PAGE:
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It begins



The pernicious effects of the 5-4 McConnell v. FEC decision show their face in Maine: a district court judge enforced a prior restraint on a television ad asking voters to lobby their Senator on an upcoming legislative debate because some voters might take it as an attack on Olympia Snowe, who is running for re-election, albeit currently unopposed in the primary. SCOTUSblog has extensive details and a link to the district court opinion. I'm not inclined to agree with Judge Bork that speech with sexual content should have substantially less First Amendment protection than political speech, but I'm quite confident that I agree with him that it shouldn't be the other way around.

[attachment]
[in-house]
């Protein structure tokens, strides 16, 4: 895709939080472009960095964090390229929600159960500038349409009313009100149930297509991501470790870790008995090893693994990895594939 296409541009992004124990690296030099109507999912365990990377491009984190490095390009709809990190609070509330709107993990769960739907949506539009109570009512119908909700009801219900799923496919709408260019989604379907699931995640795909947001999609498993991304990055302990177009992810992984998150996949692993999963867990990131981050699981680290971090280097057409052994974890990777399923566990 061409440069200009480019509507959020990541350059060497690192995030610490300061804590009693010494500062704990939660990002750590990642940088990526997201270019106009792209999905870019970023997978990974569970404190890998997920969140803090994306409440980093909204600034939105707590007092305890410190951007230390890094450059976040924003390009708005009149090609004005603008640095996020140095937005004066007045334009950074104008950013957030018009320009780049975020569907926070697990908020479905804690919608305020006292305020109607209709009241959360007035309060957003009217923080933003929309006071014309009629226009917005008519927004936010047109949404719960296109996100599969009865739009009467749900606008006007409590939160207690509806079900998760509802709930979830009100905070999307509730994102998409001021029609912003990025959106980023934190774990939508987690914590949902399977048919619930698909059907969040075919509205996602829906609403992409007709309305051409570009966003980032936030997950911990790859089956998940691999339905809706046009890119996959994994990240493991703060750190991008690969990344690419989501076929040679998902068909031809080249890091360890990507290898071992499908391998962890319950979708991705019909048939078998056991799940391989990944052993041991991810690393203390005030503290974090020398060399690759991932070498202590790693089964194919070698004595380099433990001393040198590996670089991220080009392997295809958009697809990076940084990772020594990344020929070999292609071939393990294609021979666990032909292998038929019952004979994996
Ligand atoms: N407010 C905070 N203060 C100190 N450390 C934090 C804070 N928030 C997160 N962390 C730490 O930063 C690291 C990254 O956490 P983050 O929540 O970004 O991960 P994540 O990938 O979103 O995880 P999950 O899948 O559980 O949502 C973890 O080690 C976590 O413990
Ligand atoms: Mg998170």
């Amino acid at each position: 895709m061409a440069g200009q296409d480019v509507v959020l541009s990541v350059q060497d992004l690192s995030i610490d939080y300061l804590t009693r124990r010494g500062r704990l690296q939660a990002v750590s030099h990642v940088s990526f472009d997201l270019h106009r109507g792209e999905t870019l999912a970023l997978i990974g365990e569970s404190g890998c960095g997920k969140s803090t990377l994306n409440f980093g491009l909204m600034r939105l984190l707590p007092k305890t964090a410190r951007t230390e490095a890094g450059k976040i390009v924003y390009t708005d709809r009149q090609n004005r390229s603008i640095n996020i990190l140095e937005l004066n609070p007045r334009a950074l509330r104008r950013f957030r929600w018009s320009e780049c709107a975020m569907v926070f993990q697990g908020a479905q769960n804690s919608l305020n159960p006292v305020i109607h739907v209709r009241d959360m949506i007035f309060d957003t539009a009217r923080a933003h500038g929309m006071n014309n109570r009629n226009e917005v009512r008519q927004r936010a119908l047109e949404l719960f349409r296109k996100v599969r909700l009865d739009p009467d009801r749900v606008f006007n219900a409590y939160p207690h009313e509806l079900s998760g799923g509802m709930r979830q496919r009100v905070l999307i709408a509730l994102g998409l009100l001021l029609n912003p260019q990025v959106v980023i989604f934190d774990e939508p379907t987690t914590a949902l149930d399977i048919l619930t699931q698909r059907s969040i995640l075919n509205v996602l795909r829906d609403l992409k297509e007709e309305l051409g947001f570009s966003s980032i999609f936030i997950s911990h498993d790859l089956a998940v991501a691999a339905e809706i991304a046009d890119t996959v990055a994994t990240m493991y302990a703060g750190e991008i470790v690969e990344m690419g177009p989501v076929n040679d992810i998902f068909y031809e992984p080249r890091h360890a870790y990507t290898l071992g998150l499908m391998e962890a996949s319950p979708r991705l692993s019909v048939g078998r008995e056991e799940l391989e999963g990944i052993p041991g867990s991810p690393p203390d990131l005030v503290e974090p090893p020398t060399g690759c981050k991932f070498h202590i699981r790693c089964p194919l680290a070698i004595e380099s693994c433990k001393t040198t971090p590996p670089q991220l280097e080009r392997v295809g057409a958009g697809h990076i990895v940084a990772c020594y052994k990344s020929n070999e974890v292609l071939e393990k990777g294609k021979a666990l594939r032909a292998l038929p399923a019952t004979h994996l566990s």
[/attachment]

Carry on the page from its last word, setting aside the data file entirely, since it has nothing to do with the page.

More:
Rafael Mangual
Project Manager,
Legal Policy
rmangual@manhattan-institute.org

Katherine Lazarski
Manhattan Institute
klazarski@manhattan-institute.org

 

Published by the Manhattan Institute

The Manhattan Insitute's Center for Legal Policy.